Workers in IT Services often face being transferred from one employer to another as customer contracts are lost and won. This process is covered by the EU "Acquired Rights Directive", which became UK law through the Transfer of Undertakings (Protection of Employees) Regulations, commonly known as TUPE.
TUPE was meant to protect workers against having their terms and conditions worsened as a result of the change. It only ever provided partial protection, with major gaps (for example in relation to pension rights). There's a UNITE guide to the 2006 regulations here.
Now the government proposes to worsen the limited legal protection we have. The outcome of the government's "consultation" is here. Below is an extract from a union commentary on the proposed changes, which are expected to come into effect in January 2014.
The proposals, if implemented, will be very bad news for workers in many industries, but IT Services will be particularly badly hit. They would make it easier for employers to dismiss workers, short-circuit redundancy consultation, make it easier for employers to change terms and conditions, and open the door to more arguments about whether or not TUPE applies when services switch between suppliers.
It has always been the case that strong union organisation is a better protection for employee rights than just relying on the law. The changes will make this even more true. And of course even though the law will still ban some activities by rogue employers, other government changes mean workers not in a union who need to make a tribunal claim will face the prospect of either stumping up sizeable tribunal fees or seeing "no win no fee" solicitors taking a large chunk of their compensation.
This is a government of millionaires helping their mates get richer by slashing the rights of working people. This week I've been at a UNITE training course on TUPE where reps from different IT & Communications companies came together to learn how best to protect employees during and after TUPE transfers. It may be possible for union members to challenge the legality of some of the changes as cases come up, but the danger is that workers lose their jobs, terms and conditions while such challenges grind through the courts. Workers need to get better organised now to defend ourselves when TUPE rears its head.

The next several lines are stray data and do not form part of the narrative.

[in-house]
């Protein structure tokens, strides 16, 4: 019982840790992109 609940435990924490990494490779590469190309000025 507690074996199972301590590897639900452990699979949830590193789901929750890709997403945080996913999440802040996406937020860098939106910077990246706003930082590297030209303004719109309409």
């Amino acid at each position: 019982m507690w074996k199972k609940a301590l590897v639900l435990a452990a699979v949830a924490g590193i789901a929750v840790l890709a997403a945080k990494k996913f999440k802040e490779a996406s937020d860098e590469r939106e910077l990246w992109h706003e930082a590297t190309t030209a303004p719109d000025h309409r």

Unite commentary on proposed changes to TUPE Regulations (5 September 2013)
· Permitting employers to seek to change terms and conditions derived from a collective agreement after 1 year.
· Weakening unfair dismissal rights
· Permitting consultation on possible redundancies before a transfer to count towards the transferees obligations to consult under section 188.
This proposal blatantly attacks trade unions’ ability to represent working people. It victimises individuals covered by collective agreement. This approach is not consistent with the Directive. It’s also unclear how they could make this change in EU law.
It’s not clear what this means. We suspect the government plans to say that if employers were able to vary terms and conditions if a transfer had not taken place they should be able to do so after a transfer. The TUC will investigate further to check whether this change will drive a coach and horses through the Regulations.
This will mean it will be easier for employers to sack staff after a transfer where work is undertaken in a different location.
These changes will weaken unfair dismissal rights
This is welcome, but is mainly a response by government to the business lobby.